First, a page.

These days, most people with access to a movie theater use, rely and basically live on the internet. I know I do. And you wouldn’t be reading this without it. However, a lot of children have a much more limited access to all that is out there on the internet and you may be wondering how in the world could Disney make a film that engages kids when it is about and takes place in the internet. But, come on, it’s Disney. They figured that out.
In this sequel, Vanellope (voice by Sarah Silverman) has lost interest in her game world, so like a good friend, Ralph (voiced by John C. Reilly) tries to help by making her a new track. But like everything Ralph does, it’s a wreck that ends with the arcade game’s steering wheel broken. With no wheel, the game gets unplugged and all the characters from Sugar Rush are homeless. To try to save Sugar Rush, Ralph and Vanellope venture into the newly plugged in wi-fi and venture across the internet in search of a replacement steering wheel on Ebay. After winning the auction, they hit a snag realizing they need money (not just the big number they shouted out). They embark on a quest trying to earn money playing video games in racing game spliced with Grand Theft Auto, Slaughter Race, where they make a strong ally and decide to make money by getting likes on the Disney fictional brand of YouTube. Along the way, Ralph and Vanellope question their friendship and… you guess it, Ralph breaks the whole internet.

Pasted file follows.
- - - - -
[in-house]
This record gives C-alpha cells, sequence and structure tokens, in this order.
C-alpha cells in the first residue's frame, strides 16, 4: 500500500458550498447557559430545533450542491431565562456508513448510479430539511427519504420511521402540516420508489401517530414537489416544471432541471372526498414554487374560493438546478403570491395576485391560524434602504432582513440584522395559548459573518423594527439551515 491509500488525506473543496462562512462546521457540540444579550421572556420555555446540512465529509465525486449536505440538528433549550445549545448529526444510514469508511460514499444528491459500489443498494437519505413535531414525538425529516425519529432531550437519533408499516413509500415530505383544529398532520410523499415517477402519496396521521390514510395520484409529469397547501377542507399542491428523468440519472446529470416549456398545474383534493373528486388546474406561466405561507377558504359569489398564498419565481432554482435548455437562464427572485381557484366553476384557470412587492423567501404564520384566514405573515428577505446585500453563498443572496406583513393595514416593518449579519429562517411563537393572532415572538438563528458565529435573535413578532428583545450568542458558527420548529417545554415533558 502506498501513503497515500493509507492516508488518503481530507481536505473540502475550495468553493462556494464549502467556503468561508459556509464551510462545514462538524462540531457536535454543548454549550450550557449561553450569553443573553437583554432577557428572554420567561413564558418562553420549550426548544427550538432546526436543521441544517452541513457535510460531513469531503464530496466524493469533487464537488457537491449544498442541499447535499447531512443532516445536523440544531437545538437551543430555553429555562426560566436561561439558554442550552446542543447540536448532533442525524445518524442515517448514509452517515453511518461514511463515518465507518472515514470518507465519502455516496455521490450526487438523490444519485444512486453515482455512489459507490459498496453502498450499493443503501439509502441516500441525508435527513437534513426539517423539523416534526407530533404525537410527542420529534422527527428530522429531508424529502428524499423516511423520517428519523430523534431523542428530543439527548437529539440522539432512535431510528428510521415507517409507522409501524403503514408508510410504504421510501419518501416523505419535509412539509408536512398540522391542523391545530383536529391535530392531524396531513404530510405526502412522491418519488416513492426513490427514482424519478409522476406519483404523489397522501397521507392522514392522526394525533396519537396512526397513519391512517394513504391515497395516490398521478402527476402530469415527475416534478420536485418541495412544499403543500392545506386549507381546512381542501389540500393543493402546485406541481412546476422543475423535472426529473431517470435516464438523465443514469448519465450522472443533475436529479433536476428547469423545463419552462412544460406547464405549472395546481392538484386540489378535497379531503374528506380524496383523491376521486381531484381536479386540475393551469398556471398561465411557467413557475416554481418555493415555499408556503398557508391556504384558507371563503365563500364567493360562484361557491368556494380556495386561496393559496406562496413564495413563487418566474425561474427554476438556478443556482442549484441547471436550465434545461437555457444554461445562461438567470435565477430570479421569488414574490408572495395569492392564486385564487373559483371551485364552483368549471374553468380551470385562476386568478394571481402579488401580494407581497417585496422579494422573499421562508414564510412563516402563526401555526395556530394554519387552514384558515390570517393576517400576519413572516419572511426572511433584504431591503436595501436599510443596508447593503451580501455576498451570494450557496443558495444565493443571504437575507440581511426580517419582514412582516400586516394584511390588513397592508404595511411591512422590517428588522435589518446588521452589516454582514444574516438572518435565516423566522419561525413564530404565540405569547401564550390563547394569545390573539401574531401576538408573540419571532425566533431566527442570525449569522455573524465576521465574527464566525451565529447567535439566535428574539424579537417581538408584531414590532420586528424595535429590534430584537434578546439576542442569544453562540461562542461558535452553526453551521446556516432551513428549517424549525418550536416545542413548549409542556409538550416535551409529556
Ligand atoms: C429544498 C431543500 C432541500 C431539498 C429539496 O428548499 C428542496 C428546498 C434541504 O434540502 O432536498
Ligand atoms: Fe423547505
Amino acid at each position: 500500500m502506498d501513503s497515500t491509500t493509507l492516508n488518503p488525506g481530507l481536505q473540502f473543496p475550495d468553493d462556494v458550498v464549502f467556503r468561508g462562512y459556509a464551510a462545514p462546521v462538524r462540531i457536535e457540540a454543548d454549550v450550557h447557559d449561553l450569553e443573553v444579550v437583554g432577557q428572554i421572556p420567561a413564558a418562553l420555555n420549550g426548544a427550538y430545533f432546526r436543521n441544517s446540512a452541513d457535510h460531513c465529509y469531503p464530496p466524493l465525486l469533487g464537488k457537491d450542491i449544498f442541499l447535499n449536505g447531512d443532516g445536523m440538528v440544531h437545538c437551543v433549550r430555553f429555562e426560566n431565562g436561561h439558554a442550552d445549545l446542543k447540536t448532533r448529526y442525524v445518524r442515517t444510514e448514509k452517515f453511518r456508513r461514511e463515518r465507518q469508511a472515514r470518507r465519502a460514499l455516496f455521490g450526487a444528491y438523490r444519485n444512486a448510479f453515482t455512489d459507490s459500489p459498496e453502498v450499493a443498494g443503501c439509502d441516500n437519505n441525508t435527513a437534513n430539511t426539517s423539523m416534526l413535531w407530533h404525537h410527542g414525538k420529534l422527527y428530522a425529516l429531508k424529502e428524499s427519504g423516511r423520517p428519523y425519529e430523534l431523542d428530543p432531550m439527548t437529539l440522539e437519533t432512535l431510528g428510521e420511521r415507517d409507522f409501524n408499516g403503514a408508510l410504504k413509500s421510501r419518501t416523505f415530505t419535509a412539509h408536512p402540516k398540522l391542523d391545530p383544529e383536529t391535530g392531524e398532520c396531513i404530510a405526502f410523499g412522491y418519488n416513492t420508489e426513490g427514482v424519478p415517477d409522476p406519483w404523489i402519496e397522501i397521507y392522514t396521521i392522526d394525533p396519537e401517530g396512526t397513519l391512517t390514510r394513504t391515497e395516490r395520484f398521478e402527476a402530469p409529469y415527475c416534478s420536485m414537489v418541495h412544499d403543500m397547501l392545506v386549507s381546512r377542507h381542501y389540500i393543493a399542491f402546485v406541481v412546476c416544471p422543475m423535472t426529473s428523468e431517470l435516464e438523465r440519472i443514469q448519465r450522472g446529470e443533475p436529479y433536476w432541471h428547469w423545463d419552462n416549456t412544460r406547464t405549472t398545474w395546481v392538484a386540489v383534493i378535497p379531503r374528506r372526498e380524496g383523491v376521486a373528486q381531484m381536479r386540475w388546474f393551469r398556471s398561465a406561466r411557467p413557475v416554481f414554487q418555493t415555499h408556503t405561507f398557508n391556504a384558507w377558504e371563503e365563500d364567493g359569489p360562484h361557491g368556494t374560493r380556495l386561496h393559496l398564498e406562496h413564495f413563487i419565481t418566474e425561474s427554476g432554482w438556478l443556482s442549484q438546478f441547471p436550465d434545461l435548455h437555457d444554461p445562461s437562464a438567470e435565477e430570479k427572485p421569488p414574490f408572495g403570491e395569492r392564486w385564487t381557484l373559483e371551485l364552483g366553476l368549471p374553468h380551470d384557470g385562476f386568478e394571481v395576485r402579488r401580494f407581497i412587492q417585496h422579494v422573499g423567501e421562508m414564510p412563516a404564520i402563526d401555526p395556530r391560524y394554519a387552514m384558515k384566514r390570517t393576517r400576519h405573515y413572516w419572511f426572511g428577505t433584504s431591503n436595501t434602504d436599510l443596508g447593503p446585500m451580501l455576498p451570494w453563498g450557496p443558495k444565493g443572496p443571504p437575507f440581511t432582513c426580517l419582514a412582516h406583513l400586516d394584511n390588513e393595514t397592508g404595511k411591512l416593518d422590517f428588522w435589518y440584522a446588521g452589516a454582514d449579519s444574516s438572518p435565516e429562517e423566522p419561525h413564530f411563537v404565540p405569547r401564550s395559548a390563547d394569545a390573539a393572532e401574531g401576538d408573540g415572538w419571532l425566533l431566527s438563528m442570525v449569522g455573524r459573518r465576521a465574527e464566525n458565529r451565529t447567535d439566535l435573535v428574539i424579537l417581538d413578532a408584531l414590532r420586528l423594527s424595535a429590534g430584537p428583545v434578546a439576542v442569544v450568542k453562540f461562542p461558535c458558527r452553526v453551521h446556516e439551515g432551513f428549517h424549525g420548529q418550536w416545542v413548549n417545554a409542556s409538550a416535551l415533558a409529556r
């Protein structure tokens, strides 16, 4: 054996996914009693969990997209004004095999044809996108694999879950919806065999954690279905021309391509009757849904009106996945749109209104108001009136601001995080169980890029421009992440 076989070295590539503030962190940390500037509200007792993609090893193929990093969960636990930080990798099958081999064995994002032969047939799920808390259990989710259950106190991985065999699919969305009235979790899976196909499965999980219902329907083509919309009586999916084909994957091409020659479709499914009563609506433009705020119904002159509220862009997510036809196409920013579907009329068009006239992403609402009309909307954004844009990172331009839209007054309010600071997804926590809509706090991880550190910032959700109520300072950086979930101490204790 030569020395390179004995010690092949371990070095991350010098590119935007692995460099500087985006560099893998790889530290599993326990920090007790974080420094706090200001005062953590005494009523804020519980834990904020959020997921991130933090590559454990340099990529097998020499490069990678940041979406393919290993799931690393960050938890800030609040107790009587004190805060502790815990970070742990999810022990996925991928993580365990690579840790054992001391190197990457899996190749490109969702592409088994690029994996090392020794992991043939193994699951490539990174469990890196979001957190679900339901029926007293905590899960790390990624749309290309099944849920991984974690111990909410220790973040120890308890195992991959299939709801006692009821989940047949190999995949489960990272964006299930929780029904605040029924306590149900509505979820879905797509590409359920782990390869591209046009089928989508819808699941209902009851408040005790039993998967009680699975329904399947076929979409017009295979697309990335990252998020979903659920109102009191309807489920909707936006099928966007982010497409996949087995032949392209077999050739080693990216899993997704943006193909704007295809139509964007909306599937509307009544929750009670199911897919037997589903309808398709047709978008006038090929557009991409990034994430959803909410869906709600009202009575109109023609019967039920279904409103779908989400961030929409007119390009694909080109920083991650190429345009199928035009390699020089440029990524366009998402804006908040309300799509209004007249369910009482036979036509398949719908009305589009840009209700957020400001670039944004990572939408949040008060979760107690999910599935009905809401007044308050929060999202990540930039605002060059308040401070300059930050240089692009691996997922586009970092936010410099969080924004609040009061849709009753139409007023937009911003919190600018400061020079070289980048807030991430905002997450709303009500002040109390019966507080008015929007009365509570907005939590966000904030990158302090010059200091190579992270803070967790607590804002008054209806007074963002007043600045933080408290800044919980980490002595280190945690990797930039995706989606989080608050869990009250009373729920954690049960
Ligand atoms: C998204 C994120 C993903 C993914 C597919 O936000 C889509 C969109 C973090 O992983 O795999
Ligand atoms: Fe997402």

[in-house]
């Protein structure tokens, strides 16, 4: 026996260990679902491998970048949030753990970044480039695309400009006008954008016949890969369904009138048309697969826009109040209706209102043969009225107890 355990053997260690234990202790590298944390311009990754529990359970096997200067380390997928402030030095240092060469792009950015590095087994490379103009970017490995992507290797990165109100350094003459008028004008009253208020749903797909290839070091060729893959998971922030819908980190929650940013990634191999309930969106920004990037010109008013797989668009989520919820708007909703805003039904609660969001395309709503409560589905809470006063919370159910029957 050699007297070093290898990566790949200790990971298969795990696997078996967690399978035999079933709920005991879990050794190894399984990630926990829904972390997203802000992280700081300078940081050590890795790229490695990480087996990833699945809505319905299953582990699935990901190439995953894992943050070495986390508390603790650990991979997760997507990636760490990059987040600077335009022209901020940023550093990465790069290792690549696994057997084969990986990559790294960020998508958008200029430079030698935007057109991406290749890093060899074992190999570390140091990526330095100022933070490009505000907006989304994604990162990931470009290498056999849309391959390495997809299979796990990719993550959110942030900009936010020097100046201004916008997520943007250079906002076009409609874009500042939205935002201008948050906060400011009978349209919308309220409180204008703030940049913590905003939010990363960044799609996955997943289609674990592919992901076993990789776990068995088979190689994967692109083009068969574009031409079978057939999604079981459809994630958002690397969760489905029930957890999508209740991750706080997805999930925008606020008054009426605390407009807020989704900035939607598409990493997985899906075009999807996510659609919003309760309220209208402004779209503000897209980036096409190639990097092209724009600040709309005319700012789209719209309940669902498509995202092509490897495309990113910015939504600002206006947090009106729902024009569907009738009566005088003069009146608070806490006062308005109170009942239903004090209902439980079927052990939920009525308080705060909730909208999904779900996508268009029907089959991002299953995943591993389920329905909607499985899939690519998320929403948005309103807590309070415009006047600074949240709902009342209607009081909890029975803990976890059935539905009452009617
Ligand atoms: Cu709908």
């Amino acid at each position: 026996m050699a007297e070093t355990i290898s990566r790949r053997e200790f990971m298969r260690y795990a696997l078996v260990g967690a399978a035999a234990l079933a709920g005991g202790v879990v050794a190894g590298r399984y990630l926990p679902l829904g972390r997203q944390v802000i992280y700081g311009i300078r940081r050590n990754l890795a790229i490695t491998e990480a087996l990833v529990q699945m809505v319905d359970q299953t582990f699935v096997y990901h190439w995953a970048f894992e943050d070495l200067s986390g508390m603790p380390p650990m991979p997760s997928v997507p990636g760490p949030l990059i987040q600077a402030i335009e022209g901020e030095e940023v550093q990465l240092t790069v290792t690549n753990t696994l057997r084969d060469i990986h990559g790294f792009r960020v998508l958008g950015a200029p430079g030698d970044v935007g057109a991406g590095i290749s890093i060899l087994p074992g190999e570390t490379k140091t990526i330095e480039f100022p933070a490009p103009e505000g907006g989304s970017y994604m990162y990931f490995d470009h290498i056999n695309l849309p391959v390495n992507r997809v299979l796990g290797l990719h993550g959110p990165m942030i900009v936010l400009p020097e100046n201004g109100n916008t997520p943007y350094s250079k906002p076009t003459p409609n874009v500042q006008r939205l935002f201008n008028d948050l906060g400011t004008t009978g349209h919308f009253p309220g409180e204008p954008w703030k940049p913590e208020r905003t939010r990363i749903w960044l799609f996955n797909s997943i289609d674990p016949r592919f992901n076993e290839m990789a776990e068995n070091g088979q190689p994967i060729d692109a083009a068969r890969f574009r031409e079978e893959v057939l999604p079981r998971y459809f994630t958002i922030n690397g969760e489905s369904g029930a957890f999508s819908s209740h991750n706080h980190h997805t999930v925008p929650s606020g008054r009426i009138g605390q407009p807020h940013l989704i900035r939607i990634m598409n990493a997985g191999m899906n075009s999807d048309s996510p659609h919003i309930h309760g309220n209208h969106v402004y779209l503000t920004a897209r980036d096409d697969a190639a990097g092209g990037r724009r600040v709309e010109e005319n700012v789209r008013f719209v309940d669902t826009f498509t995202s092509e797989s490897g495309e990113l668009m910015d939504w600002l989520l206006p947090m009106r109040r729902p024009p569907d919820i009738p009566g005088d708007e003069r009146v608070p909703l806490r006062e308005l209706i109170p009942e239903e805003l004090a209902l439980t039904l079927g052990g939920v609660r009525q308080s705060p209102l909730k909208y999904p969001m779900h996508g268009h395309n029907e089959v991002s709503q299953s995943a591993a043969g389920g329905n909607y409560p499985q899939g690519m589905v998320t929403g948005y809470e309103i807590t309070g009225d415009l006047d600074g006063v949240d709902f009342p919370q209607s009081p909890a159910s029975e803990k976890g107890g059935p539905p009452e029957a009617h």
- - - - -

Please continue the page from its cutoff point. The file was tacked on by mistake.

I took my four year old son to see the movie and was curious how he would react to it. His knowledge of the internet is limited to the few cute videos and Facebook posts I show him, so basically nothing. Yes, many jokes sailed over his head. But when I asked him about the story, he understood it as well as a kid his age could. He described YouTube-land as “the place where people give hearts to videos” and OhMyDisney as “Disney World”.
And that’s what I think makes this film work so well. The creatives at Disney took the vast, complicated, completely 2D idea of the internet and turned it into a tangible world that kids can watch their favorite characters interact with in a way we cannot. Every user has a little square headed avatar running around and they can travel to different sites, view Instagram posts or Pinterest boards like an art gallery and even be distracted by pop-ups. The top layer looks like a vast, bright city with towering skyscrapers for the big sites like Google. Best of all, there’s the seedy lower level of the internet, full of spam, the dark web to buy viruses and crumbling buildings boasting dial up connection. The creative team here has thought of it all and kept it delightfully PG.
Since the trailer dropped, everyone has been waiting for the big princesses scene. Vanellope, unaware that she herself is a technically a Disney princess, glitches her way into where they all hang out. It’s fun to see so many classic and loved characters all together and their individual personalities shine in this little bit. Best of all, meeting the princesses helps propel Vanellope on her character arc. It’s not just a cute gimmick for little girls, it actually moves the story forward, and I expect nothing less from Disney these days.
Overall, Ralph Breaks the Internet is a fun, fast paced, visually inspired family film. It’s story about evolving friendship is unique and sweet, just like the characters it revolves around. Now give this post a few likes, shares and get breaking the internet. And I suggest staying after the credits for a good laugh.
“That looks so fun! Can I be a popup? Can I? Can I? Can I? Can I? Can I? Can I? Can I? Can I? Can I?…”